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-Mike Jopek is a full time farmer working the land in Whitefish. Previously Jopek was chairman on the Montana House Agricultural committee in the state legislature. He welcomes feedback at mike@mikejopek.com.

Copyright 2016 www.mikejopek.com All rights reserved. This material may not be published, broadcast, rewritten or redistributed without permission.

 

 

 

Uncommon Ground: Renters and Homeowners

On October 14, 2015, in Uncommon Ground, by Mike Jopek

 

 

Renters and Homeowners

Whitefish city leaders are once more advocating for the creation of an affordable housing task force, hoping to produce results. Over time I’ve learned to trust leaders like Richard Hildner and Frank Sweeney.

If Hildner and Sweeney are re-elected next month, many remain optimistic that something good will happen to help assure that those working in town can actually afford to rent or buy ownership in this great Whitefish community.

Currently the fine people who make the decisions on the Whitefish City Council are homeowners. That’s not their fault, many of us bought into the market earlier, back when it actually was affordable.

All homeowners or renters may not be voters; even freeholders own property locally yet claim residency in other jurisdictions, counties or states. Some live and vote elsewhere for tax reasons, some just live elsewhere and have investment property locally.

Katie Williams the youngest Whitefish candidate said at a forum, “I am a hardworking Montanan who leads and helps develop a growing business. I am boots on the ground and I want to live in Whitefish and I am bringing that perspective of a lot of people who are going to be footing the bill 30 years down the road.”

Williams currently rents a home with housemates. That’s a common story in Whitefish where more people rent homes than own homes. Williams wrote, “I am fortunate and I live in my family’s house that was purchased in the ‘90s with two other roommates. This unique situation allows us rent affordably.”

A lot has changed in our nation since renters were not allowed a vote. Yet years back, Flathead County chose not to poll renters on planning issues surrounding Whitefish.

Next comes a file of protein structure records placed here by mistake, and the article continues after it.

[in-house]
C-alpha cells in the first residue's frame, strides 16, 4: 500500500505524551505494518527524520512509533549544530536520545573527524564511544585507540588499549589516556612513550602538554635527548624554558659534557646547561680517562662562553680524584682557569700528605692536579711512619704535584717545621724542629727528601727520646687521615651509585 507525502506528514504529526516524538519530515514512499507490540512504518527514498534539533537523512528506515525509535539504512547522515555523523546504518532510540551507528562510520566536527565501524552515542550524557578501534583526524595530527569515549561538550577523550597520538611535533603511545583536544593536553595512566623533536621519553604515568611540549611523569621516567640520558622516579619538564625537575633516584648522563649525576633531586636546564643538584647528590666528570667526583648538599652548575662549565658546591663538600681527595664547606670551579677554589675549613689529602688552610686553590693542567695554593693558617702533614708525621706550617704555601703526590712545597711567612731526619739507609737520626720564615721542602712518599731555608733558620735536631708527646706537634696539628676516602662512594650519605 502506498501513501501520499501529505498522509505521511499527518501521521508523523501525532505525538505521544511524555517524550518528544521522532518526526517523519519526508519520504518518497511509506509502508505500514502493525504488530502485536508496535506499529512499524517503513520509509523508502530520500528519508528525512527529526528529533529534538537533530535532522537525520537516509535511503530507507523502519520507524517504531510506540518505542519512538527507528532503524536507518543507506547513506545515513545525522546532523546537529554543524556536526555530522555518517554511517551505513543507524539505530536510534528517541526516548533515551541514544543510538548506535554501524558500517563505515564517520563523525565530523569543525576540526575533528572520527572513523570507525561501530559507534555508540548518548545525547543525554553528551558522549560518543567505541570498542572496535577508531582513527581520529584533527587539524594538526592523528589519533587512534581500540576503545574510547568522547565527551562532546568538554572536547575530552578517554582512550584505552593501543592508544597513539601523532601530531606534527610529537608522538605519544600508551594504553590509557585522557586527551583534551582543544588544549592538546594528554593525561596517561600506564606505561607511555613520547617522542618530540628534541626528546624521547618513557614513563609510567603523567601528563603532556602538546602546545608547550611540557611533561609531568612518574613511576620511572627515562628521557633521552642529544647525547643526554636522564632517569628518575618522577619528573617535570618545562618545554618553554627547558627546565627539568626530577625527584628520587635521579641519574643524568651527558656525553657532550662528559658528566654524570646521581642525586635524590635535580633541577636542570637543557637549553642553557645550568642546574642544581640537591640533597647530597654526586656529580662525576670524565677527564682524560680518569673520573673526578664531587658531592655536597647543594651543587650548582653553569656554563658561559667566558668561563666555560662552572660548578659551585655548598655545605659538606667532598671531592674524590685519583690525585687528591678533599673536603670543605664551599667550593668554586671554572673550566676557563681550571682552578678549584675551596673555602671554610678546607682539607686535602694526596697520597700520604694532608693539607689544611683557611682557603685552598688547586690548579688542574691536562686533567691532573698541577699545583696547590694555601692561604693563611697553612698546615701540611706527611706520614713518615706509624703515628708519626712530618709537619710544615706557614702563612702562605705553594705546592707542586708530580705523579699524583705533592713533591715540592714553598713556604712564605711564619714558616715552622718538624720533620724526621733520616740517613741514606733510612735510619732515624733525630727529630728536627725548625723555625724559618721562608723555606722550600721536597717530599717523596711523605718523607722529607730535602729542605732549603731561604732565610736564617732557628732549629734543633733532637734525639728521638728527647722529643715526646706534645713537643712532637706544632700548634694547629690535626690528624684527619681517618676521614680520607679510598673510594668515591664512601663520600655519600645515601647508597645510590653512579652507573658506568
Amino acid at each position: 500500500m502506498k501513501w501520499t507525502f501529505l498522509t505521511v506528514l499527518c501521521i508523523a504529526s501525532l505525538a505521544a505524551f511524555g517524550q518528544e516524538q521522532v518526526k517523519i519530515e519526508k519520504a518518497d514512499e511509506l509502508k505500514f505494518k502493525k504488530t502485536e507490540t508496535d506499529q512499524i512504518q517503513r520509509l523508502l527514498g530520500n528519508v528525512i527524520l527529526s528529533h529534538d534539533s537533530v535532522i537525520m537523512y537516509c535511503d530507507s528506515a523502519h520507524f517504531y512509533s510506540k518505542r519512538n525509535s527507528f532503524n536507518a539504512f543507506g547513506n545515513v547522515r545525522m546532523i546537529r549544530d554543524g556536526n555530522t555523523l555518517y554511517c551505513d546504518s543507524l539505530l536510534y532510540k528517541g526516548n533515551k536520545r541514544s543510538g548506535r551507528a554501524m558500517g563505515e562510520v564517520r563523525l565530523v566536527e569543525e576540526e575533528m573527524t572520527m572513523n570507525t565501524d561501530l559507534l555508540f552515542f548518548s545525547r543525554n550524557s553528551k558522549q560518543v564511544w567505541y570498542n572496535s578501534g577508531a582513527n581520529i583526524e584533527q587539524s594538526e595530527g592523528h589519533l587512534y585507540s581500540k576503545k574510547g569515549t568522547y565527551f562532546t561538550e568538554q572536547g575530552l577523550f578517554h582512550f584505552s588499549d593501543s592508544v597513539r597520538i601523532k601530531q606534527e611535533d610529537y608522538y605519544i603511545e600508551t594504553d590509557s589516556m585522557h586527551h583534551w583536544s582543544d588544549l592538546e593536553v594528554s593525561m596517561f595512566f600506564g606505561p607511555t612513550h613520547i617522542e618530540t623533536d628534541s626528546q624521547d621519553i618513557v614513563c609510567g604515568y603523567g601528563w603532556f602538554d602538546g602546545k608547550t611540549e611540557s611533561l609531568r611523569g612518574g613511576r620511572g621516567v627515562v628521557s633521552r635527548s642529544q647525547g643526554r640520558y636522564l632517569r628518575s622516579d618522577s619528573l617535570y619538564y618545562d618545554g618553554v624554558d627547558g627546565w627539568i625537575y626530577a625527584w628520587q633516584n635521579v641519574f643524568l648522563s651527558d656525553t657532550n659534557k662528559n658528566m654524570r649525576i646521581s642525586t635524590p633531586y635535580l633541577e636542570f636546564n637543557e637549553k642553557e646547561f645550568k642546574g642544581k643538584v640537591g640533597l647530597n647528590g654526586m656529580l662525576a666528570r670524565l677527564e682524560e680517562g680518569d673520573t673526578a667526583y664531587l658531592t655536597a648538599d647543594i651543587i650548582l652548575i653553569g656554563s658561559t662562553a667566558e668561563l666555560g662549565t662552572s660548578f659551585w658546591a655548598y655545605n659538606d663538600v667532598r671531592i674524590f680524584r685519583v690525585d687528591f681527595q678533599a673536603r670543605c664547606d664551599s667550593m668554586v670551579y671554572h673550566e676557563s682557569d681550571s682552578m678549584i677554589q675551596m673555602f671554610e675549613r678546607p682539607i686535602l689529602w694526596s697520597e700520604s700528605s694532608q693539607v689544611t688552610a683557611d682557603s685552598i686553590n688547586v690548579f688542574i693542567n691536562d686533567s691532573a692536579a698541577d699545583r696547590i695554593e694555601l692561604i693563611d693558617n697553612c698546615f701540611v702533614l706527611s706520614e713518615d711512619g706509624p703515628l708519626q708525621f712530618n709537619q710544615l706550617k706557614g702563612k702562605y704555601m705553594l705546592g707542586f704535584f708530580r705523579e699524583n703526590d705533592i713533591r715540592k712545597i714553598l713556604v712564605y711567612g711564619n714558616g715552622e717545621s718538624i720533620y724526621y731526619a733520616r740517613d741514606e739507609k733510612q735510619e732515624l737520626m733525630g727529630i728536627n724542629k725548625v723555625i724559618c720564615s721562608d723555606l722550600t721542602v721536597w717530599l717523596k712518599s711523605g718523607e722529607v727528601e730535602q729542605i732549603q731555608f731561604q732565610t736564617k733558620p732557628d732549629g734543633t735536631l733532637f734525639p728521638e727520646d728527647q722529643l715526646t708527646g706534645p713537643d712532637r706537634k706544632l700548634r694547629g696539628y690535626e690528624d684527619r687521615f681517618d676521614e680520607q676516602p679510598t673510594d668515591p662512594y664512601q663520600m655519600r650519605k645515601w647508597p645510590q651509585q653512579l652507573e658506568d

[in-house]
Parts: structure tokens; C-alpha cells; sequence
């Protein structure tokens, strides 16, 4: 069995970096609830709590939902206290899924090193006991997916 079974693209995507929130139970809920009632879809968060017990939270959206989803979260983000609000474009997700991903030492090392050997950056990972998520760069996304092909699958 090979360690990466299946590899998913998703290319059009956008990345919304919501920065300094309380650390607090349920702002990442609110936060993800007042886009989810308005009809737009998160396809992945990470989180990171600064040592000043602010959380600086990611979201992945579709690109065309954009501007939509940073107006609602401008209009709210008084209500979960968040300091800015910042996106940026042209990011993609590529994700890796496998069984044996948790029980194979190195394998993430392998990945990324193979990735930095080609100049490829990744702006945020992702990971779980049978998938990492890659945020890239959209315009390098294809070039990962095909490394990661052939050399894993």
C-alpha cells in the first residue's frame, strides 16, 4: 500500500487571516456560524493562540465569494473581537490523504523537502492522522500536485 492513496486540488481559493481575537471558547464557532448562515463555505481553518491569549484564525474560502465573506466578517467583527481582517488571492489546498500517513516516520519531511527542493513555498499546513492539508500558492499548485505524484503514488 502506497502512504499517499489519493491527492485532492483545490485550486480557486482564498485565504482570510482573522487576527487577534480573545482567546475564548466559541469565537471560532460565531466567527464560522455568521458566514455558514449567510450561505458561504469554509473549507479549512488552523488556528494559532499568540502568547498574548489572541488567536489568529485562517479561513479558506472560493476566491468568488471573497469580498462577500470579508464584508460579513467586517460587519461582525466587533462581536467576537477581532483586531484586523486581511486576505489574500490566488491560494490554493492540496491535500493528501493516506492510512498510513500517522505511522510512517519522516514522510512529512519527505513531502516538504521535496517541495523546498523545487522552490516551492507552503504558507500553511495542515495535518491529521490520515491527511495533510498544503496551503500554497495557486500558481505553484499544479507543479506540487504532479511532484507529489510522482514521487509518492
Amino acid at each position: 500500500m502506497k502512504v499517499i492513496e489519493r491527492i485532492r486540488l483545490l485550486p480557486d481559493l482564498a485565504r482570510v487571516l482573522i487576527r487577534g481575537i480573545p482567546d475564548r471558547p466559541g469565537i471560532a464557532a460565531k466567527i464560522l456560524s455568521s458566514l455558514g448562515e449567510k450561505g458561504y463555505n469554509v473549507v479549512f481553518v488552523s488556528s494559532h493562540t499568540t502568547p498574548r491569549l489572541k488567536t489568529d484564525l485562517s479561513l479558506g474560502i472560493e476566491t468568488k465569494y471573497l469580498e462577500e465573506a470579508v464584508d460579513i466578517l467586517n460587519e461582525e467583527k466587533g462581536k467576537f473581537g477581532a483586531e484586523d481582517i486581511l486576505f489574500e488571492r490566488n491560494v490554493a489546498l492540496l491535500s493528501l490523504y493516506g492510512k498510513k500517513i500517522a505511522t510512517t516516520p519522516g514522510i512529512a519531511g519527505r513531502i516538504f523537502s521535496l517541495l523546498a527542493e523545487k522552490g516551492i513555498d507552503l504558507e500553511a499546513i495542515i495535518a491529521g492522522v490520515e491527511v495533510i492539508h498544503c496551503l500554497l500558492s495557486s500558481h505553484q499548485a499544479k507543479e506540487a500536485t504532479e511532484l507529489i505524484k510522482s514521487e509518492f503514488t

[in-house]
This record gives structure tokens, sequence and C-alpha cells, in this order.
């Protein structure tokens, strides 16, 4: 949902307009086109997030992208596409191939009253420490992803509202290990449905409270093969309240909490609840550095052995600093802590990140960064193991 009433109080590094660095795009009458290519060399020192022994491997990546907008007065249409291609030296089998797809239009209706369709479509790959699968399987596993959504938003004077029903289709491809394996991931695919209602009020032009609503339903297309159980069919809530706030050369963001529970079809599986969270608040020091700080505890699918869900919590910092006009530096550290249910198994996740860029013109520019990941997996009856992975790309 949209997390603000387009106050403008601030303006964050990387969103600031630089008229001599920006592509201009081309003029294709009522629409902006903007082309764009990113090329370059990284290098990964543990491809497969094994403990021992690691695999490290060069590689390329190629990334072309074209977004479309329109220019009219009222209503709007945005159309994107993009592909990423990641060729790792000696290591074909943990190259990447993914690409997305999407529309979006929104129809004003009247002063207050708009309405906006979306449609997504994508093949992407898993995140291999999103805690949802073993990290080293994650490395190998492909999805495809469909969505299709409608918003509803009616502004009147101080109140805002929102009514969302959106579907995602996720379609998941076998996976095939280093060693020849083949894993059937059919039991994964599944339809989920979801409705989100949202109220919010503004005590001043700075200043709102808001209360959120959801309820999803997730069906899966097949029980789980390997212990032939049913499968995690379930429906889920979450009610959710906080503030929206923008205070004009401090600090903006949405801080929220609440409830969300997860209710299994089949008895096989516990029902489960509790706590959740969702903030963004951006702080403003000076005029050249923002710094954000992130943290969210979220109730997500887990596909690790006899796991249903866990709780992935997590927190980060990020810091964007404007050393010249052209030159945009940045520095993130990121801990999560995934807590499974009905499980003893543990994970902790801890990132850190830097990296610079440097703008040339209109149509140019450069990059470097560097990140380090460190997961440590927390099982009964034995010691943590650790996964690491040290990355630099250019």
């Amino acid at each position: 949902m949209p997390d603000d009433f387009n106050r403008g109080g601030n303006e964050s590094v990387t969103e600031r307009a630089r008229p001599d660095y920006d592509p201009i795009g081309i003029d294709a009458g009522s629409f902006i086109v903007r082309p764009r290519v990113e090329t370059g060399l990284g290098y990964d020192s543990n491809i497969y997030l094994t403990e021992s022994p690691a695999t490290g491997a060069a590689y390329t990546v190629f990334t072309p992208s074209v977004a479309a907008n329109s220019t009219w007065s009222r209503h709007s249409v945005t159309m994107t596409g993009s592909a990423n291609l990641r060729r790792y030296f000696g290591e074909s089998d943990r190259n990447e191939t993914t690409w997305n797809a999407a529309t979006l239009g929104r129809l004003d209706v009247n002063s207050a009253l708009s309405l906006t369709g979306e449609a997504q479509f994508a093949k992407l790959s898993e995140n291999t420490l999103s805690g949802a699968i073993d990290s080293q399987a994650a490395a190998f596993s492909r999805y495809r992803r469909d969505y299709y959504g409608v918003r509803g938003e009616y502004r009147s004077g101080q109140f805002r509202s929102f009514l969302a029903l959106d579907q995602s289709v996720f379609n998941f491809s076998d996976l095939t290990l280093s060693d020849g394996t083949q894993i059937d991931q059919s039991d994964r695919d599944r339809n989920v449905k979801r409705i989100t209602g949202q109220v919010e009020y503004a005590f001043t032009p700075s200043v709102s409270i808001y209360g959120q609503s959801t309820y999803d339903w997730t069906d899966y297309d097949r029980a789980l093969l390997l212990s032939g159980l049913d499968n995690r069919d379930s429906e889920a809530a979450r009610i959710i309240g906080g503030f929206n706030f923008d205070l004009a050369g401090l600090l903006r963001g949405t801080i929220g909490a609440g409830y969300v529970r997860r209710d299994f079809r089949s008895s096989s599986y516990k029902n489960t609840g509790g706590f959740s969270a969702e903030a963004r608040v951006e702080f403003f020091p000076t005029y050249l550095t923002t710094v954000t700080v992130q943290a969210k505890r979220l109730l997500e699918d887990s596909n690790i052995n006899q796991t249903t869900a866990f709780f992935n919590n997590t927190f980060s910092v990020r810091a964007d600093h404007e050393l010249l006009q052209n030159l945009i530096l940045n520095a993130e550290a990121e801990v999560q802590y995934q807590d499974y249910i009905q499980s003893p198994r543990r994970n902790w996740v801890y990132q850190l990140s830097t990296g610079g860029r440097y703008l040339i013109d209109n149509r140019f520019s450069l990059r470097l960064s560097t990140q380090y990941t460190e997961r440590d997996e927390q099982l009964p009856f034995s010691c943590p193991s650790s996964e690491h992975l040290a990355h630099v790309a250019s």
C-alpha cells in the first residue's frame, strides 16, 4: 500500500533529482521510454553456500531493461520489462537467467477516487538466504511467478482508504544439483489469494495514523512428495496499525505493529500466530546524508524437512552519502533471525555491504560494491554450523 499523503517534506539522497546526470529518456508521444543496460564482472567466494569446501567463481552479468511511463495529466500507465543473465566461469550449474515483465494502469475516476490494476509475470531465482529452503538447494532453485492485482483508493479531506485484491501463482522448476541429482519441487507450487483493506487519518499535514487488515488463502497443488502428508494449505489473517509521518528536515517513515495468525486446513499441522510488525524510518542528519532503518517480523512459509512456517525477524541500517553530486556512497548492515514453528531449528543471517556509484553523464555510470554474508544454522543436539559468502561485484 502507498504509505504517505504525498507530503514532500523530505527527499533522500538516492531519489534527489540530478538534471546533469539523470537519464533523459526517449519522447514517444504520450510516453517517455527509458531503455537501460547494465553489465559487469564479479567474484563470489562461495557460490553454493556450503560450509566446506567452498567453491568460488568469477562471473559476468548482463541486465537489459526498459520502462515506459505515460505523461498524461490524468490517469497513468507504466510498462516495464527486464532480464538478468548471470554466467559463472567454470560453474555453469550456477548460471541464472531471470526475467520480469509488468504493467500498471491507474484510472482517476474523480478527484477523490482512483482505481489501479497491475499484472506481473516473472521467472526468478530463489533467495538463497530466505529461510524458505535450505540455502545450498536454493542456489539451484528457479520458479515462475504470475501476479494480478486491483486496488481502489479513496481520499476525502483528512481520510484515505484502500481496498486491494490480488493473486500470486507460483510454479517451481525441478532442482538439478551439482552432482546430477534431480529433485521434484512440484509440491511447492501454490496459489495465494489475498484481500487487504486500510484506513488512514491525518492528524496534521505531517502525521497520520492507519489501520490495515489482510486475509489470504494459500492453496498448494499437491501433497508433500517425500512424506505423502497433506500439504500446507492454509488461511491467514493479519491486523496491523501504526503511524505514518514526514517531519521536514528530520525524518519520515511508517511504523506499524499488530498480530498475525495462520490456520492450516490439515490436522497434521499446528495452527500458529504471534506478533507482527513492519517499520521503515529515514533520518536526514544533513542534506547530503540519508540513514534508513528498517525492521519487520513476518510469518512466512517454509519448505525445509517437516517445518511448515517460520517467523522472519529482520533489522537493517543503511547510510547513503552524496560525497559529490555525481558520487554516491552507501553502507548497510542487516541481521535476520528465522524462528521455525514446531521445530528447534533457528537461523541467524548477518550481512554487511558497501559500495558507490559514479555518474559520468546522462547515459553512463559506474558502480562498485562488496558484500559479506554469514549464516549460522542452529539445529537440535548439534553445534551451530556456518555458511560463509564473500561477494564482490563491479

Having served on past planning boards, housing authorities, and housing land trusts I’ve some insight into the politics of housing. And yes, housing is a political decision. When teachers, firefighters, or baristas cannot afford to live in the community they work, that’s one huge and local planning decision.

Last decade the planning board, witnessing the building boom years coupled with a lack of affordable housing, recommended that Whitefish mandate some affordability into major subdivisions regulations. An ideological council rejected that proposed regulation saying that increasing density alone would work. It has not.

Housing land trusts allows communities to hold ground leases under homes, keeping land and improvements affordable into perpetuity. Plenty of resort communities across the nation use similar concepts but Whitefish has yet to find much political will to act.

There were some federal voucher rentals in Whitefish, limited federal tax breaks to investors building affordable apartments, a couple nonprofits building homes or offering small subsidies to fill affordability gaps, and good rent-controlled units for select seniors at the Whitefish Housing Authority.

A new housing task force will ferret out these facts once again. That’s a great step.

Yet real decisions come from the council and their willingness to act on whether to use coveted urban renewal funds to help fix the housing crunch or expand partnerships with the Housing Authority, or require developers to participate through subdivision regulations.

Politics is about trust and relationships. With homeowners like Hildner and Sweeney, and renters like Williams at future decision-making tables, maybe Whitefish can ease the cost of living for those working here, living here, and raising a family. Renters, homeowners and freeholders are all a part of the fabric of Whitefish.

Mail-in ballots are in the hands of some 4,000 Whitefish voters; hopefully most choose to mail-back a ballot and be counted.

It’s time younger voters acknowledge the power of the vote and how a young and articulate renter like Katie Williams can help lead the next generation of Whitefish. Just vote like it’s your town.

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-Mike Jopek is a full time farmer working the land in Whitefish. Previously Jopek was chairman on the Montana House Agricultural committee in the state legislature. He welcomes feedback at mike@mikejopek.com.

Copyright 2014 www.mikejopek.com All rights reserved. This material may not be published, broadcast, rewritten or redistributed without permission.

 

 

 

Uncommon Ground: Hope and Peace

On October 1, 2015, in Uncommon Ground, by Mike Jopek

 

 

Hope and Peace

Pope Francis visited the United States offering an optimistic message of hope to millions of people around the world. His message instilled faith that we could do better to care for our common home and its people.

Too often we get mired in the familiar old dogma of bashing others who simply hold a differing opinion than ourselves.